The Shirt off His Back

 When my daughter was almost a year old and we lived in San Jose, I had the crazy idea to sew wool shirts for the men in my family: My dad, my father-in-law, my husband, and two brothers-in-law. Five wool shirts, with flat-fell seams, buttonholes, plaids to match, etc. Not sure what I was thinking, but between naps and setting up the playpen next to my sewing table, I was able to finish all five shirts in time for Christmas. The two dads got navy blue wool, my husband got a warm brown plaid, and I have forgotten what the other two were made from. This was almost 40 years ago, so some of the details have faded.



When my dad passed away in 2001, I found the shirt I’d made for him still in his closet, twenty-some years later. I took it home with me and it’s been in my hall closet ever since. When my father-in-law passed away in 2007, we found his shirt tucked away in the basement. I couldn’t believe that both of these guys had kept those shirts all that time! I guess it was a hallmark of that generation to hang on to a garment forever if it was still wearable.

I’m getting ready to go on a trip where I will need to layer up with warm clothing. On the recommended list is a wool shirt. Now, my dad was on the short side–probably no more than 5′ 6″–so it shouldn’t have been a huge surprise that the shirt fits me just fine. The sleeves are about half an inch too long, but otherwise, it’s a great fit. I took a close look at it tonight, and was amazed at what a good job I did on this shirt! The inside looks as nice as the outside. The leather buttons match perfectly, and the buttonholes turned out just right too. It’s a reminder of those bygone days when I had a lot of patience and determination when it came to sewing challenges. I’m grateful now that he kept the shirt and I found it when I did.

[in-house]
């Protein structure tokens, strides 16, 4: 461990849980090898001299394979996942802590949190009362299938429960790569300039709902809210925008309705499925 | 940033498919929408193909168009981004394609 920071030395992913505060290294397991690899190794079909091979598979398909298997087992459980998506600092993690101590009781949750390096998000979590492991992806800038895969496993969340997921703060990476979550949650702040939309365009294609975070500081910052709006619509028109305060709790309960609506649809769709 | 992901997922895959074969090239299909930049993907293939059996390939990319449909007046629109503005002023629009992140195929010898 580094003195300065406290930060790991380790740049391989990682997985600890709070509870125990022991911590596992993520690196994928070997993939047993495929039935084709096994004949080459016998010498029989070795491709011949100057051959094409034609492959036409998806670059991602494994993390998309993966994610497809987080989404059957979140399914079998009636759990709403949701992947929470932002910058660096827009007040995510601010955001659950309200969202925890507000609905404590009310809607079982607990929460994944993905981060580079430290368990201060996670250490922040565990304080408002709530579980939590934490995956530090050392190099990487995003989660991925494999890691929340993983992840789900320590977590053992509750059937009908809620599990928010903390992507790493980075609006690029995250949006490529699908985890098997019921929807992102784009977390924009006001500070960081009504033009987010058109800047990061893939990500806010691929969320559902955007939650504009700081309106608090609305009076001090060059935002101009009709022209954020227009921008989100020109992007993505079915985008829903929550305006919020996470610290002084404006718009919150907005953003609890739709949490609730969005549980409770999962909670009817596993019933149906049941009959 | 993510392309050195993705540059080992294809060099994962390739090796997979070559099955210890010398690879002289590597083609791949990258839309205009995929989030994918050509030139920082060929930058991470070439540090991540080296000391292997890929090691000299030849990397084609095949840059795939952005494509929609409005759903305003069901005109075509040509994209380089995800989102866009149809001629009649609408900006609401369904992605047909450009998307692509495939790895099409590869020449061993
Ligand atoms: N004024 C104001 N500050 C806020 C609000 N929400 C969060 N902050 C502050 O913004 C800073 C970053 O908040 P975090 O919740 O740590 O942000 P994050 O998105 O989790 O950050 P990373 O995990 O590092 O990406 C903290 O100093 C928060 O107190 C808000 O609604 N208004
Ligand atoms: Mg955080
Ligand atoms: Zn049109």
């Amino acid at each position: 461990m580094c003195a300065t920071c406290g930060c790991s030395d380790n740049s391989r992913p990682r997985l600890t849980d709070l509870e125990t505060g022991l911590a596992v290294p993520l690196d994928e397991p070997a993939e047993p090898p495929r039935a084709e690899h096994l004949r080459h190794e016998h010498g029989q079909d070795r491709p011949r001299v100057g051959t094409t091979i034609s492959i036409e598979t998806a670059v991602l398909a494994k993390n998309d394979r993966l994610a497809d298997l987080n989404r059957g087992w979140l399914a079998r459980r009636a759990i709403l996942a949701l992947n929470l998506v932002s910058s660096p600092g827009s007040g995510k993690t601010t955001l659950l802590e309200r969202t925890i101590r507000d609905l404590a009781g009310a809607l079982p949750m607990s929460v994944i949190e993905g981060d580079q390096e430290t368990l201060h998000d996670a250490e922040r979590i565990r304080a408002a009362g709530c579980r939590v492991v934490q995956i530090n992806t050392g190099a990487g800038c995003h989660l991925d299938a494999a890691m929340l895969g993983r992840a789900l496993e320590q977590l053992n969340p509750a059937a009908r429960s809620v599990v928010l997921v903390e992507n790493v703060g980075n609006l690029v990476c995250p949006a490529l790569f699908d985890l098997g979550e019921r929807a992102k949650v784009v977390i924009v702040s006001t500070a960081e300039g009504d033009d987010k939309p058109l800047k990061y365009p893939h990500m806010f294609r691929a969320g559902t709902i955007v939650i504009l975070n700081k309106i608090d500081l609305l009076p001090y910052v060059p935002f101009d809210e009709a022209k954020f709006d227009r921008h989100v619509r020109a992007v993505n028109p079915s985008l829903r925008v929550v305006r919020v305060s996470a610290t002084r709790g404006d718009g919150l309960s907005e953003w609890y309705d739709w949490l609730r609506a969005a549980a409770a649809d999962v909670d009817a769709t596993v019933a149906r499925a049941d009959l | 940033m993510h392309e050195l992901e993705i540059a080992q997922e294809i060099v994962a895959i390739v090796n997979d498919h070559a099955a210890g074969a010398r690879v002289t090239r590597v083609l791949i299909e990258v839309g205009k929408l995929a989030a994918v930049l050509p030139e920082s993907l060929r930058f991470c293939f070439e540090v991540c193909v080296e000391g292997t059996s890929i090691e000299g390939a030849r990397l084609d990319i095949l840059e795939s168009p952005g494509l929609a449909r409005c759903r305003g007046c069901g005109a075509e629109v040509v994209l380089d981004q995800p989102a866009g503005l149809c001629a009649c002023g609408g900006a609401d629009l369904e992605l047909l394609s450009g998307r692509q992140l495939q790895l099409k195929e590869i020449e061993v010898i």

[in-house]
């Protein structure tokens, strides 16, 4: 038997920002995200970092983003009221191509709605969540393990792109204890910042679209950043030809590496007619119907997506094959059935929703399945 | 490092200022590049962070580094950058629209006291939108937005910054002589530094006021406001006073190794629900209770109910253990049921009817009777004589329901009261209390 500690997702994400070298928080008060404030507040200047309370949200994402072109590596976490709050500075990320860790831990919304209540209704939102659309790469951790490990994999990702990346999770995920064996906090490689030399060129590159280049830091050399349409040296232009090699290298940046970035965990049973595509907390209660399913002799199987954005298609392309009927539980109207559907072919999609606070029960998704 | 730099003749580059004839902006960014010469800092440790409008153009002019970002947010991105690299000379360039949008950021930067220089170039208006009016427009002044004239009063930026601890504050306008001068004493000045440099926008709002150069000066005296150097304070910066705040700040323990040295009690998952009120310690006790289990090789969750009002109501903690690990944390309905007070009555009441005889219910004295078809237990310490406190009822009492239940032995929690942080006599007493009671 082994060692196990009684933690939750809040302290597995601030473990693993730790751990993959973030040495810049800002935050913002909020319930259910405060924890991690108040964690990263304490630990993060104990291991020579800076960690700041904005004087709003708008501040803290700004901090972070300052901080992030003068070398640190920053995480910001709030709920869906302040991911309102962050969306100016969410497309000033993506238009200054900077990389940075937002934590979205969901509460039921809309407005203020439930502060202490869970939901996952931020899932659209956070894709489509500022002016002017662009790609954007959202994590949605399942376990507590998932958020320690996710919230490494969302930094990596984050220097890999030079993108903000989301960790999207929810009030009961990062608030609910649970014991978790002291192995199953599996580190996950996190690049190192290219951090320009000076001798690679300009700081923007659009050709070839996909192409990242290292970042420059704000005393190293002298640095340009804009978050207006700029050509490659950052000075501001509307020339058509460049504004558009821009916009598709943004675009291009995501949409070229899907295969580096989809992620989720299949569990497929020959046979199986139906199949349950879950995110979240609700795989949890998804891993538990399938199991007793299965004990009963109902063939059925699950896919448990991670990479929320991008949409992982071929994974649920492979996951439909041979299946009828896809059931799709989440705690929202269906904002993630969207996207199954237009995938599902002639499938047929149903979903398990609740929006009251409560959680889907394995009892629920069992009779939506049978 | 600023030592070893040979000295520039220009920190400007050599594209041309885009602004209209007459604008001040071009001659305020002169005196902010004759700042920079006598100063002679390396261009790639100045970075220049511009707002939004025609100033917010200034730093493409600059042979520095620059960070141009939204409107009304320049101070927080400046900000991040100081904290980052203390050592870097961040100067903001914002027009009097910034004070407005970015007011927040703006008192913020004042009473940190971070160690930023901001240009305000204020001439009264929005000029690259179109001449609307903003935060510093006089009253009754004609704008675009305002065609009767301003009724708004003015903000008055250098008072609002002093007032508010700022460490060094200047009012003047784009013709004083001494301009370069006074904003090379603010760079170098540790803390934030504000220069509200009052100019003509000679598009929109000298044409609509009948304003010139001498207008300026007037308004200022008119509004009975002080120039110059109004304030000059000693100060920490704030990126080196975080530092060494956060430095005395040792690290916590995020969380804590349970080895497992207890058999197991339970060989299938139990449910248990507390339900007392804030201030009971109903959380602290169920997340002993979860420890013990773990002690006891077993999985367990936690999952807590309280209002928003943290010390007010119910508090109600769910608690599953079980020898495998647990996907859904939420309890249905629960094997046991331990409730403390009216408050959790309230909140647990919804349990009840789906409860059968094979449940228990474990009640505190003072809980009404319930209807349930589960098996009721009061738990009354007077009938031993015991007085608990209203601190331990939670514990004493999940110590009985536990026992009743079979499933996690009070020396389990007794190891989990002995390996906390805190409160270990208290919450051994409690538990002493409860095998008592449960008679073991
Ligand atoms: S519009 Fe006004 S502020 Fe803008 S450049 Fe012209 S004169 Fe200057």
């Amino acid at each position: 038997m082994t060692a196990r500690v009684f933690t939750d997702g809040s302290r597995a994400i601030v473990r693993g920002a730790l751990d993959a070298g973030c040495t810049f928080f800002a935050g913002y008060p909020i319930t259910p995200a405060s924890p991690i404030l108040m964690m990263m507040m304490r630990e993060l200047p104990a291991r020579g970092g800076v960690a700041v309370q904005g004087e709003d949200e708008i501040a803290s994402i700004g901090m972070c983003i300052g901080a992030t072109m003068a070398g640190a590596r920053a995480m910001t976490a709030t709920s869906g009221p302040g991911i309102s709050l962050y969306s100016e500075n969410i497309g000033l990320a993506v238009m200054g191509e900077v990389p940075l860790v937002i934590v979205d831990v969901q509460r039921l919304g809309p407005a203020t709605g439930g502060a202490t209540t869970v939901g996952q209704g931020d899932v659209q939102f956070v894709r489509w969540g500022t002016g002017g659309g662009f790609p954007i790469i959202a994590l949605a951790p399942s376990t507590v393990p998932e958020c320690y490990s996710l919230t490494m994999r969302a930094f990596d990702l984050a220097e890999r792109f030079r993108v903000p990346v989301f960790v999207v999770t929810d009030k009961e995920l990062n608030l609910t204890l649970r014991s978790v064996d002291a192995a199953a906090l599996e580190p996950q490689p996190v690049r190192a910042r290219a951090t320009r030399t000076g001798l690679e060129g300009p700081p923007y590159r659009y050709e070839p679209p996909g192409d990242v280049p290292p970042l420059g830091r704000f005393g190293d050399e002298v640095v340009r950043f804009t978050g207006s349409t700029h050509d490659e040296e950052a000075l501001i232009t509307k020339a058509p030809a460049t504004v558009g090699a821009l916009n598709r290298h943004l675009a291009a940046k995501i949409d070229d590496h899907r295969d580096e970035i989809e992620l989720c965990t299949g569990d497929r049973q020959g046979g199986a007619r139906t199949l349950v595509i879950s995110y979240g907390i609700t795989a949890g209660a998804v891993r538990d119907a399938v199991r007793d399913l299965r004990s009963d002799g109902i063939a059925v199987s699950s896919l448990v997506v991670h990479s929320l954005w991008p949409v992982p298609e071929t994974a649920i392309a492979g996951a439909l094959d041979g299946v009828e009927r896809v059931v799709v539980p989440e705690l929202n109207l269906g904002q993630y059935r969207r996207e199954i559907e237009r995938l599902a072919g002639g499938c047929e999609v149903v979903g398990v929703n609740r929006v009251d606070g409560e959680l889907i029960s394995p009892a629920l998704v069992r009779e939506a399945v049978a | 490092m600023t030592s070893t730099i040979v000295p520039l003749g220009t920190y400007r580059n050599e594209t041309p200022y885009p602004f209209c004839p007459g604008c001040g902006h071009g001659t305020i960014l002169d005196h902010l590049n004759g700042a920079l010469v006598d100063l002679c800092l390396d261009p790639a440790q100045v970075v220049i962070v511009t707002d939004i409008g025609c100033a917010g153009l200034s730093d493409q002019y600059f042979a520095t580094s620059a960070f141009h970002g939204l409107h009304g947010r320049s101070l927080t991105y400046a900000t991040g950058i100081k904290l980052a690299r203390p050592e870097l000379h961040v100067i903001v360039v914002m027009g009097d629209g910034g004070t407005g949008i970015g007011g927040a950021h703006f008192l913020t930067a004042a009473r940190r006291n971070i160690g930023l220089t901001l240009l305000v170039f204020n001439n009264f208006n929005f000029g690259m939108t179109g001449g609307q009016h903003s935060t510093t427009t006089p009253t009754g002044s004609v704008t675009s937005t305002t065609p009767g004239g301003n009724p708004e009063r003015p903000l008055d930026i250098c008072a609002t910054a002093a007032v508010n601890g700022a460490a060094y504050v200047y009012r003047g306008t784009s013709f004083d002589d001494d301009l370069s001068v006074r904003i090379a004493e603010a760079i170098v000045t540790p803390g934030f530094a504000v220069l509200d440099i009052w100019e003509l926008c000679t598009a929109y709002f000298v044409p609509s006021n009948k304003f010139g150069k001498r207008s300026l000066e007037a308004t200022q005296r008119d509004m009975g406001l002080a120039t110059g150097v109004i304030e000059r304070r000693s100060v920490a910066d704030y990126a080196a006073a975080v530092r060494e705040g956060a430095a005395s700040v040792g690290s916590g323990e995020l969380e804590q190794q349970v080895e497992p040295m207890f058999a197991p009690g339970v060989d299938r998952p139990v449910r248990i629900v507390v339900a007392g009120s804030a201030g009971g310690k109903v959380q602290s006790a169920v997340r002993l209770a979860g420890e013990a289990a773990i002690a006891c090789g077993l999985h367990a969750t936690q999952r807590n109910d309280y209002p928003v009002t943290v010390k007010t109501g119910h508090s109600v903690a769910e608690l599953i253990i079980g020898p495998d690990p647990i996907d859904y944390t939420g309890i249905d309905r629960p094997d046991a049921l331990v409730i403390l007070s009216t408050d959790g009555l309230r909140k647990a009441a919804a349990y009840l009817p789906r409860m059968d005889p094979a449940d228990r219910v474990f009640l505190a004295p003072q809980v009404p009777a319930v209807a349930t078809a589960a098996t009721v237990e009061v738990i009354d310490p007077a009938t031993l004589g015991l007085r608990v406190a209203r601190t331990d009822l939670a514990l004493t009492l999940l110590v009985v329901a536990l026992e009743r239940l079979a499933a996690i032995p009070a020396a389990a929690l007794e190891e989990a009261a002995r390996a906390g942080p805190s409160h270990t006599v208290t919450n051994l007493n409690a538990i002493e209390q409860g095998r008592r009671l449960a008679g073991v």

I think Dad  would be pleased to know that I’m taking him with me to a place he never got to see. I’ll take good care of our shirt.


The Case of the Reclaimed Redhead

If you were a fan of the old Perry Mason show, you might remember that the episodes usually had titles like this, with a clever (or not so clever) alliteration that let you know what was about to happen. This story doesn’t have anything to do with Perry Mason, and it’s not really a “case”Continue Reading

A Book Review

With thanks to Wendy Martin, editor of Women’s Studies: An Interdisciplinary Journal, and Elizabeth Fishel, writer and mentor, for honoring my book with these very kind words. There Was a Fire Here: A Memoir “Have you ever asked yourself: if my house were on fire, what would I grab?” So begins Risa Nye’s elegant, hauntingContinue Reading

In Memoriam

When I entered the MFA program at Saint Mary’s College in 2009, I had some serious doubts and fears: would I be able to produce any work worth reading? Would I fit in with the other students who were decades younger? Would I  be able to form relationships with faculty, something that eluded me inContinue Reading

The Fire Next Time?

On this rainy weekend, we accompanied our youngest grandson to the Oakland Museum of California. It’s a great place to take a two year-old–lots of room to run around and look at stuff. I lost track of how many times I’d visited the museum with my own kids: years of school field trips, rainy dayContinue Reading


What with the election and the death of Leonard Cohen, I can’t get this tune out of my head. Other people will respond to it differently, but to me this hallelujah is a plaintive wail, a cry for guidance. That’s how I hear it, anyway–especially the way kd lang performs it, as she did inContinue Reading

The annual semi-scientific trending Halloween costume report

One of the things I miss the most about the days when my kids were little is the planning and execution of Halloween costumes. We had a lot of fun, for the most part, coming up with unique costumes that we could make. I would frequently sew or construct the key elements, but as theContinue Reading

From Manager to #1 Fan

  Here’s something you probably never imagined when your kids were little: There will come a time when you, the parent, are no longer the most important person in your child’s life. Over the years, so slowly you may not even notice, you will transition to a position of diminishing influence, and will lose theContinue Reading

London: 9/11/2001

My husband and I were in London that day in 2001, when everything changed back home. We were visiting our daughter and son-in-law, leaving our older son to look after his brother here in the Bay Area. The newlywed couple were traveling the world for a year, and my husband and I decided to joinContinue Reading

September 2, 1973: one’s not half two. It’s two are halves of one

Today is our anniversary. I’m posting this again, as I have before, because I want to remember. We are different today, but also the same. This reminds me…of that long-ago day, when we were impossibly young. Our wedding wasn’t perfect, wasn’t grand–just simple and as much “us” as we could make it. I wonder ifContinue Reading